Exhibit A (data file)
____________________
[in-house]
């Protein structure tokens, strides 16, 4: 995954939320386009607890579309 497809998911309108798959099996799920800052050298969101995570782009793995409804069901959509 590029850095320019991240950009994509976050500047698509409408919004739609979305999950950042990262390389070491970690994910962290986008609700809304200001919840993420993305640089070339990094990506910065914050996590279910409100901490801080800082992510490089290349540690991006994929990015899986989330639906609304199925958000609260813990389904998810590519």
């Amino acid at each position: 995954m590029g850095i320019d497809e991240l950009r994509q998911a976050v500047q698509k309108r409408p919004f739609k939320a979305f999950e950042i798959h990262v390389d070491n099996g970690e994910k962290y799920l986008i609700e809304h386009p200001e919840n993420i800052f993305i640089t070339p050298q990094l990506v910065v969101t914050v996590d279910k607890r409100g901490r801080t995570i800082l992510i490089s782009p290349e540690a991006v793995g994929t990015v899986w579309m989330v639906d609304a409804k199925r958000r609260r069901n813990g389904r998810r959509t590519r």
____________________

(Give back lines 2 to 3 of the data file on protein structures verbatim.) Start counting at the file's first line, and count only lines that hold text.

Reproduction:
């Protein structure tokens, strides 16, 4: 995954939320386009607890579309 497809998911309108798959099996799920800052050298969101995570782009793995409804069901959509 590029850095320019991240950009994509976050500047698509409408919004739609979305999950950042990262390389070491970690994910962290986008609700809304200001919840993420993305640089070339990094990506910065914050996590279910409100901490801080800082992510490089290349540690991006994929990015899986989330639906609304199925958000609260813990389904998810590519």
């Amino acid at each position: 995954m590029g850095i320019d497809e991240l950009r994509q998911a976050v500047q698509k309108r409408p919004f739609k939320a979305f999950e950042i798959h990262v390389d070491n099996g970690e994910k962290y799920l986008i609700e809304h386009p200001e919840n993420i800052f993305i640089t070339p050298q990094l990506v910065v969101t914050v996590d279910k607890r409100g901490r801080t995570i800082l992510i490089s782009p290349e540690a991006v793995g994929t990015v899986w579309m989330v639906d609304a409804k199925r958000r609260r069901n813990g389904r998810r959509t590519r």